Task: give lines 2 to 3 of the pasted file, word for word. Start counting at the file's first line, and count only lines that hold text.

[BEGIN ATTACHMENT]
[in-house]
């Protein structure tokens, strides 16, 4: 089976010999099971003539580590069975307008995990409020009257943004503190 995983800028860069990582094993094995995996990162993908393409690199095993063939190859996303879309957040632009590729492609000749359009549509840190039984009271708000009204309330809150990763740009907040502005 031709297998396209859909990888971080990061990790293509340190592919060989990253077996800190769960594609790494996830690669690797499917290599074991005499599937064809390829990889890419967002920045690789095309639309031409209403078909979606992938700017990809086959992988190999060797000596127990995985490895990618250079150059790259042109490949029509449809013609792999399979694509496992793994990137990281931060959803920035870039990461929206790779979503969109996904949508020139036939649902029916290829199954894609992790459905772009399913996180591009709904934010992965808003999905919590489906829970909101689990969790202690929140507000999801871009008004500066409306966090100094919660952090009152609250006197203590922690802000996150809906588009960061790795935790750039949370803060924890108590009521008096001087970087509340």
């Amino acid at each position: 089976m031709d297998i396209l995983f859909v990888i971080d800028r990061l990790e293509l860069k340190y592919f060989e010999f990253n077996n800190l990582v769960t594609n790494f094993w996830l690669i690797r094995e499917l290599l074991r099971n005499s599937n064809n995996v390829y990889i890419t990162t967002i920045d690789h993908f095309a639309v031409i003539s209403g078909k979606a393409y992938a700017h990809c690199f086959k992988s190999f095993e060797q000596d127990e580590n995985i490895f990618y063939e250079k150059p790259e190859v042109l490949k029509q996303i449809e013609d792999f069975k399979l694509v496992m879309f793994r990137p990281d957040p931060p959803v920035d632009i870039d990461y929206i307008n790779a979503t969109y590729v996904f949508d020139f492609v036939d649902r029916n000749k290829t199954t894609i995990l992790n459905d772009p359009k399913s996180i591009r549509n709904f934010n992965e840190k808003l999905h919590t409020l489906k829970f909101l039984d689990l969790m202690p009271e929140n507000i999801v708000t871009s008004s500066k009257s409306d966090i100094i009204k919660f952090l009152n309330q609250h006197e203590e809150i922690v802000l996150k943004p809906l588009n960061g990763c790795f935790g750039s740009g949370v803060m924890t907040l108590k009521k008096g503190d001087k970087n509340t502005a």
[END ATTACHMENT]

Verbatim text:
């Protein structure tokens, strides 16, 4: 089976010999099971003539580590069975307008995990409020009257943004503190 995983800028860069990582094993094995995996990162993908393409690199095993063939190859996303879309957040632009590729492609000749359009549509840190039984009271708000009204309330809150990763740009907040502005 031709297998396209859909990888971080990061990790293509340190592919060989990253077996800190769960594609790494996830690669690797499917290599074991005499599937064809390829990889890419967002920045690789095309639309031409209403078909979606992938700017990809086959992988190999060797000596127990995985490895990618250079150059790259042109490949029509449809013609792999399979694509496992793994990137990281931060959803920035870039990461929206790779979503969109996904949508020139036939649902029916290829199954894609992790459905772009399913996180591009709904934010992965808003999905919590489906829970909101689990969790202690929140507000999801871009008004500066409306966090100094919660952090009152609250006197203590922690802000996150809906588009960061790795935790750039949370803060924890108590009521008096001087970087509340």
């Amino acid at each position: 089976m031709d297998i396209l995983f859909v990888i971080d800028r990061l990790e293509l860069k340190y592919f060989e010999f990253n077996n800190l990582v769960t594609n790494f094993w996830l690669i690797r094995e499917l290599l074991r099971n005499s599937n064809n995996v390829y990889i890419t990162t967002i920045d690789h993908f095309a639309v031409i003539s209403g078909k979606a393409y992938a700017h990809c690199f086959k992988s190999f095993e060797q000596d127990e580590n995985i490895f990618y063939e250079k150059p790259e190859v042109l490949k029509q996303i449809e013609d792999f069975k399979l694509v496992m879309f793994r990137p990281d957040p931060p959803v920035d632009i870039d990461y929206i307008n790779a979503t969109y590729v996904f949508d020139f492609v036939d649902r029916n000749k290829t199954t894609i995990l992790n459905d772009p359009k399913s996180i591009r549509n709904f934010n992965e840190k808003l999905h919590t409020l489906k829970f909101l039984d689990l969790m202690p009271e929140n507000i999801v708000t871009s008004s500066k009257s409306d966090i100094i009204k919660f952090l009152n309330q609250h006197e203590e809150i922690v802000l996150k943004p809906l588009n960061g990763c790795f935790g750039s740009g949370v803060m924890t907040l108590k009521k008096g503190d001087k970087n509340t502005a």